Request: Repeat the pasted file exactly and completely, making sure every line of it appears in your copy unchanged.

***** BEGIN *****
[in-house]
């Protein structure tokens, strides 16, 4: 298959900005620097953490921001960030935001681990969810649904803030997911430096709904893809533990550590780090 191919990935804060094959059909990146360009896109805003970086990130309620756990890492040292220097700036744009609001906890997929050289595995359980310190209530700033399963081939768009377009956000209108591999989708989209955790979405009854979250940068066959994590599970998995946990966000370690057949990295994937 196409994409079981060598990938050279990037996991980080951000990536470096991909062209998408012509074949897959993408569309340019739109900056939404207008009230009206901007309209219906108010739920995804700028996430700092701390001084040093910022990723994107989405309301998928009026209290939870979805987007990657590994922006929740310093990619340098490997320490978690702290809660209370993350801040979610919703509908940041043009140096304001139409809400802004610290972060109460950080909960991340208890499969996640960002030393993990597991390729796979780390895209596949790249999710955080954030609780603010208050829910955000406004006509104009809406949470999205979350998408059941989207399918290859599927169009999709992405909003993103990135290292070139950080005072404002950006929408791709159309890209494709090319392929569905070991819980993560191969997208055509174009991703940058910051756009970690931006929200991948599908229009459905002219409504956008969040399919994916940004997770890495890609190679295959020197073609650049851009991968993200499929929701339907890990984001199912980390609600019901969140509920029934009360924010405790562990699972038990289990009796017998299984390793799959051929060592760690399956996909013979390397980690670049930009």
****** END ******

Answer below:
[in-house]
């Protein structure tokens, strides 16, 4: 298959900005620097953490921001960030935001681990969810649904803030997911430096709904893809533990550590780090 191919990935804060094959059909990146360009896109805003970086990130309620756990890492040292220097700036744009609001906890997929050289595995359980310190209530700033399963081939768009377009956000209108591999989708989209955790979405009854979250940068066959994590599970998995946990966000370690057949990295994937 196409994409079981060598990938050279990037996991980080951000990536470096991909062209998408012509074949897959993408569309340019739109900056939404207008009230009206901007309209219906108010739920995804700028996430700092701390001084040093910022990723994107989405309301998928009026209290939870979805987007990657590994922006929740310093990619340098490997320490978690702290809660209370993350801040979610919703509908940041043009140096304001139409809400802004610290972060109460950080909960991340208890499969996640960002030393993990597991390729796979780390895209596949790249999710955080954030609780603010208050829910955000406004006509104009809406949470999205979350998408059941989207399918290859599927169009999709992405909003993103990135290292070139950080005072404002950006929408791709159309890209494709090319392929569905070991819980993560191969997208055509174009991703940058910051756009970690931006929200991948599908229009459905002219409504956008969040399919994916940004997770890495890609190679295959020197073609650049851009991968993200499929929701339907890990984001199912980390609600019901969140509920029934009360924010405790562990699972038990289990009796017998299984390793799959051929060592760690399956996909013979390397980690670049930009």